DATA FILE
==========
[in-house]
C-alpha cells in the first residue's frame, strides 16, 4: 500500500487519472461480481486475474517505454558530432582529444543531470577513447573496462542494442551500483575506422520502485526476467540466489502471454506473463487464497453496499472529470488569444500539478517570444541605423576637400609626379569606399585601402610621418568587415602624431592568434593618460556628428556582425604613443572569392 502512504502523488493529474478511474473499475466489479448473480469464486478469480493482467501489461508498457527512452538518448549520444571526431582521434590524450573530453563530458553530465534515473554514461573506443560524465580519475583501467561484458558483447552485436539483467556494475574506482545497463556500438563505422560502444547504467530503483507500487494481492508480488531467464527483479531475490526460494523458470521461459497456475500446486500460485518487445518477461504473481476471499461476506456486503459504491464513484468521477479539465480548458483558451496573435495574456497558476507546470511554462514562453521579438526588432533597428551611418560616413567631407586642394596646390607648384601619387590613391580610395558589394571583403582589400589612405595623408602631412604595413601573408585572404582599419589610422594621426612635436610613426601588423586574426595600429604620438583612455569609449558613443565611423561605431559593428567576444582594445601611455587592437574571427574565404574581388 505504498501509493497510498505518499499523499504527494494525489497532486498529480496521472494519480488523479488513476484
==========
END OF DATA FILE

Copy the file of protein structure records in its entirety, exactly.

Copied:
[in-house]
C-alpha cells in the first residue's frame, strides 16, 4: 500500500487519472461480481486475474517505454558530432582529444543531470577513447573496462542494442551500483575506422520502485526476467540466489502471454506473463487464497453496499472529470488569444500539478517570444541605423576637400609626379569606399585601402610621418568587415602624431592568434593618460556628428556582425604613443572569392 502512504502523488493529474478511474473499475466489479448473480469464486478469480493482467501489461508498457527512452538518448549520444571526431582521434590524450573530453563530458553530465534515473554514461573506443560524465580519475583501467561484458558483447552485436539483467556494475574506482545497463556500438563505422560502444547504467530503483507500487494481492508480488531467464527483479531475490526460494523458470521461459497456475500446486500460485518487445518477461504473481476471499461476506456486503459504491464513484468521477479539465480548458483558451496573435495574456497558476507546470511554462514562453521579438526588432533597428551611418560616413567631407586642394596646390607648384601619387590613391580610395558589394571583403582589400589612405595623408602631412604595413601573408585572404582599419589610422594621426612635436610613426601588423586574426595600429604620438583612455569609449558613443565611423561605431559593428567576444582594445601611455587592437574571427574565404574581388 505504498501509493497510498505518499499523499504527494494525489497532486498529480496521472494519480488523479488513476484